Step One to Impeachment? Congressman's Probe Targets Trump's Conflicts of Interest
"Congressman Jerrold Nadler (D-N.Y.) filed a 'resolution of inquiry' that amounts to the first legislative step toward impeachment"
New York Rep. Jerrold Nadler has made use of an obscure legislative tool that would force a floor debate on President Donald Trump's potentially unconstitutional conflicts of interest—a move widely seen as an initial step toward impeaching Trump.
Nadler, a Democrat, on Thursday "filed a 'resolution of inquiry' that amounts to the first legislative step toward impeachment," wrote co-founder of RootsAction.org Norman Solomon in an op-ed for Common Dreams.
A resolution of inquiry is "a relatively obscure parliamentary tactic used to force presidents and executive-branch agencies to share records with Congress. Under House practice, such a resolution must be debated and acted upon in committee or else it can be discharged to the House floor for consideration," explains the Washington Post.
The resolution (pdf) filed by Nadler specifically calls on the Department of Justice to provide "copies of any document, record, memo, correspondence, or other communication of the Department of Justice" related to any "criminal or counterintelligence" investigation into Trump, his White House, and his campaign.
The Post reports that it also asks for documents pertaining to "any investment made by a foreign power or agent thereof in Trump's businesses; Trump's plans to distance himself from his business empire; and any Trump-related examination of federal conflict of interest laws or the emoluments clause of the Constitution."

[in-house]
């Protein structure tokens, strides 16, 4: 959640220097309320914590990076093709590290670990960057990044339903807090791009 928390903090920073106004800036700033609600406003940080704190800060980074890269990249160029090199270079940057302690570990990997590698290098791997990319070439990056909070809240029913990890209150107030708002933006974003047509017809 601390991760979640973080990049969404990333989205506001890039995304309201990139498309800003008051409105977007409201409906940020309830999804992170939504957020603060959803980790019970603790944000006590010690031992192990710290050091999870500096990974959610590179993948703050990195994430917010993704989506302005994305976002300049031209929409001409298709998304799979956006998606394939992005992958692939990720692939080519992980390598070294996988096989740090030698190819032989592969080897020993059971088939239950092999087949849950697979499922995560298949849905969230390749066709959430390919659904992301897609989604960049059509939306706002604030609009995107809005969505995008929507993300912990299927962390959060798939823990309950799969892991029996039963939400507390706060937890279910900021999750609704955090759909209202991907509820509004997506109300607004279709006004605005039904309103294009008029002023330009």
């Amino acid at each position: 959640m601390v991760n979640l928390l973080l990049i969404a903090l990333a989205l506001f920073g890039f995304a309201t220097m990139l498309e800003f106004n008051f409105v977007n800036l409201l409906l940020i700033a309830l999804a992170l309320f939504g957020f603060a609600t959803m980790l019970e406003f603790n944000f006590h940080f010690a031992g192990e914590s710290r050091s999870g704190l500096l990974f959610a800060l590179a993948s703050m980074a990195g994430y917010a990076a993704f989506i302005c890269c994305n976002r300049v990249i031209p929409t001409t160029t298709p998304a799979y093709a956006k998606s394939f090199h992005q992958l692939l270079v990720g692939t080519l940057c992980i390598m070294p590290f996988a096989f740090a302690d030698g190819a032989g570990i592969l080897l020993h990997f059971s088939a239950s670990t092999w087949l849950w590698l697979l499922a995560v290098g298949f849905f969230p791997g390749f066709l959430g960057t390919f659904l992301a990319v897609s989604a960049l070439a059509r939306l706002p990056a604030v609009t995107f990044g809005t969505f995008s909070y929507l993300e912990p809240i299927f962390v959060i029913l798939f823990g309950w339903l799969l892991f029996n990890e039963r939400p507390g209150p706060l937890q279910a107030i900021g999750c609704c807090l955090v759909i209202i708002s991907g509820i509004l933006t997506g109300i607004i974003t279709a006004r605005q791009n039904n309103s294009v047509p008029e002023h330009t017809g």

Nadler explained to the Post that the resolution will force Republicans "to vote, in effect, on whether or not to abdicate their responsibility to have oversight."
While there is already a grassroots movement to impeach Trump—and support for impeachment is soaring, as a petition to impeach that has already garnered 800,0000 signatures shows—Democratic members of Congress have appeared reluctant to address impeachment. Bold moves such as Nadler's resolution of inquiry may force them to take action.
In fact, supporters of Nadler's resolution are urged to call their representatives to demand they vote in favor it.
"Nadler has just put a big toe in the impeachment water," as Solomon writes. "Yet no members of the House have taken the plunge to introduce an actual resolution for impeachment. They will have to be pushed."